Flying jewels spell death for baby spiders

Mar 02, 2012
An adult spider fly (Panops baudini) feeds on flowers of a desert pea, photographed during September in Boorabbin National Park, Western Australia. Credit: Photograph by Dan Schoknecht (Western Australian Museum)

Spider flies are a rarely collected group of insects. Adults are considered important pollinators of flowers, while larvae live as internal parasitoids of juvenile spiders. Eight genera are recorded in Australasia, including four genera in the subfamily Panopinae, a group of large, hairy, often metallic coloured adults whose larvae specialize as parasitizing mygalomorph spiders such as tarantulas, trap door and funnel web spiders.

In this study, four new species of the genus Panops are described from Australia. These flies typically have large round bodies covered with dense hairs and black or metallic green to blue colouration, giving a jewel-like appearance. In some species, the mouthparts are greatly elongated to be able to feed at flowers with nectar at the base of long corolla tubes. The study was published in the open access journal ZooKeys.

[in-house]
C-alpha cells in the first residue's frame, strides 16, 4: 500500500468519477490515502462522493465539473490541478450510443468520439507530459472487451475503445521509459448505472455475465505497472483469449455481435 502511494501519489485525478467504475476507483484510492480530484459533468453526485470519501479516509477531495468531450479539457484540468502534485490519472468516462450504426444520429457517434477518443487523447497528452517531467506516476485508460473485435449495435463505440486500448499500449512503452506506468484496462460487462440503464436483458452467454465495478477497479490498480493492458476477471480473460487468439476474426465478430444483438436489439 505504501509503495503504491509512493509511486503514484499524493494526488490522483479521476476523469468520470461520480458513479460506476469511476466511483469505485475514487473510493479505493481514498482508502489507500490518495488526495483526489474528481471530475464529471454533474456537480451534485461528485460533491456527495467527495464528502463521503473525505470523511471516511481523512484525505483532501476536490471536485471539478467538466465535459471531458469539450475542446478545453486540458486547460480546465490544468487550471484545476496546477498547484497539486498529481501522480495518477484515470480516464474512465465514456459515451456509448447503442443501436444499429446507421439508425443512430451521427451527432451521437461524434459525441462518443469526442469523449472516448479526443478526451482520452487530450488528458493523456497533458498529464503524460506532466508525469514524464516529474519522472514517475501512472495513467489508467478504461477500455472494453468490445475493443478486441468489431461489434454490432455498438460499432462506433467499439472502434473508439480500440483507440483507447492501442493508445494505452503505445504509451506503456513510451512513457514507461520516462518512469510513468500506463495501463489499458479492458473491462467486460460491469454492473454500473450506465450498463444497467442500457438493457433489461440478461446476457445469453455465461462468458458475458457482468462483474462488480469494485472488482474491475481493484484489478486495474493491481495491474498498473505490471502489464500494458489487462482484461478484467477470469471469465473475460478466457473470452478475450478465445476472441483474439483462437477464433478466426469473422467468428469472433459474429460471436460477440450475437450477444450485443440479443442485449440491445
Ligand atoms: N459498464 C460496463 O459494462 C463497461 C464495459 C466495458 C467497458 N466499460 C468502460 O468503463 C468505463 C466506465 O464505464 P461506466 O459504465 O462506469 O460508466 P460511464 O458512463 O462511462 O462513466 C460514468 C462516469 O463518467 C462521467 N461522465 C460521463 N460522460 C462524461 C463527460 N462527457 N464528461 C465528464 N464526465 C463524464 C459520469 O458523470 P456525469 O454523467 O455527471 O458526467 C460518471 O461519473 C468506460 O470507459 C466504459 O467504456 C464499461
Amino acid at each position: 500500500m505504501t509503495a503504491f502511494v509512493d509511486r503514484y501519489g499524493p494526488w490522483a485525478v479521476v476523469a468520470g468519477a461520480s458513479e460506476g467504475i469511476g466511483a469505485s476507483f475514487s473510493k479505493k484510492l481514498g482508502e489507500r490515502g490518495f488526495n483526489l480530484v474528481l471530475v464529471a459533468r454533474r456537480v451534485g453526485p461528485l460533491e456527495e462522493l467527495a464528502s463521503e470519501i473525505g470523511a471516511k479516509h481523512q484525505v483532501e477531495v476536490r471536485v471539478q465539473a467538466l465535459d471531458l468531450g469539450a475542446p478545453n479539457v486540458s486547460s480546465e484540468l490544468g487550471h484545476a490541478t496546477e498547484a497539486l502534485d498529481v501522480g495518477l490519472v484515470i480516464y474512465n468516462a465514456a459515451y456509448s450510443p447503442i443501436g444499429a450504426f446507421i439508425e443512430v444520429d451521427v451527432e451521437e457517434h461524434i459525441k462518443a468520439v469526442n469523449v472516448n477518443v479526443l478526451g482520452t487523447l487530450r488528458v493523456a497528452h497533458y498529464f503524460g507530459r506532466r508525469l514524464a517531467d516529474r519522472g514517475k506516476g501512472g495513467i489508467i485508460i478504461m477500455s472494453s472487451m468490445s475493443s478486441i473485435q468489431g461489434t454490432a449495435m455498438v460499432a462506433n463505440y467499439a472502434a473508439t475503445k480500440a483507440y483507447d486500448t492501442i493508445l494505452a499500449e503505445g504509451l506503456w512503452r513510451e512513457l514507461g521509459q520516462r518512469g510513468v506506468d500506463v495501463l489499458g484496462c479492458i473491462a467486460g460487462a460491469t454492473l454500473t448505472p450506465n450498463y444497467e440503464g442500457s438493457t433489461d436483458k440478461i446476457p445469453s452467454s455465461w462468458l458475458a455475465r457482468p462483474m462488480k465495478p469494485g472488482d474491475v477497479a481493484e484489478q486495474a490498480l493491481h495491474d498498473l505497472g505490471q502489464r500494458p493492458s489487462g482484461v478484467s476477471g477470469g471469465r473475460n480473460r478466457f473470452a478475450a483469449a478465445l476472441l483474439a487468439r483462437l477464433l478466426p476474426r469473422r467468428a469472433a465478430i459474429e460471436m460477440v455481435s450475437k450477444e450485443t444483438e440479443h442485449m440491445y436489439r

This is an adult spider fly (Panops austrae) preserved specimen. Credit: Photograph by Shaun Winterton

All species in Panops have that internally parasitize spiders in Australia, such as the trap door spider and Sydney funnel web spider. In all known cases, only the juvenile spider is parasitized and the maggot may live inside the spider for years, prolonging the life of the spider and preventing it from developing into an adult. Eventually, the spider fly maggot will eat the spider from the inside out, leaving behind only the skin and will itself then pupate to develop into an adult.

This is an adult spider fly (Panops jade) preserved specimen. Credit: Photograph by Shaun Winterton


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More information: Winterton SL (2012) Review of Australasian spider flies (Diptera, Acroceridae) with a revision of Panops Lamarck. ZooKeys 172: 7-75. doi: 10.3897/zookeys.172.1889

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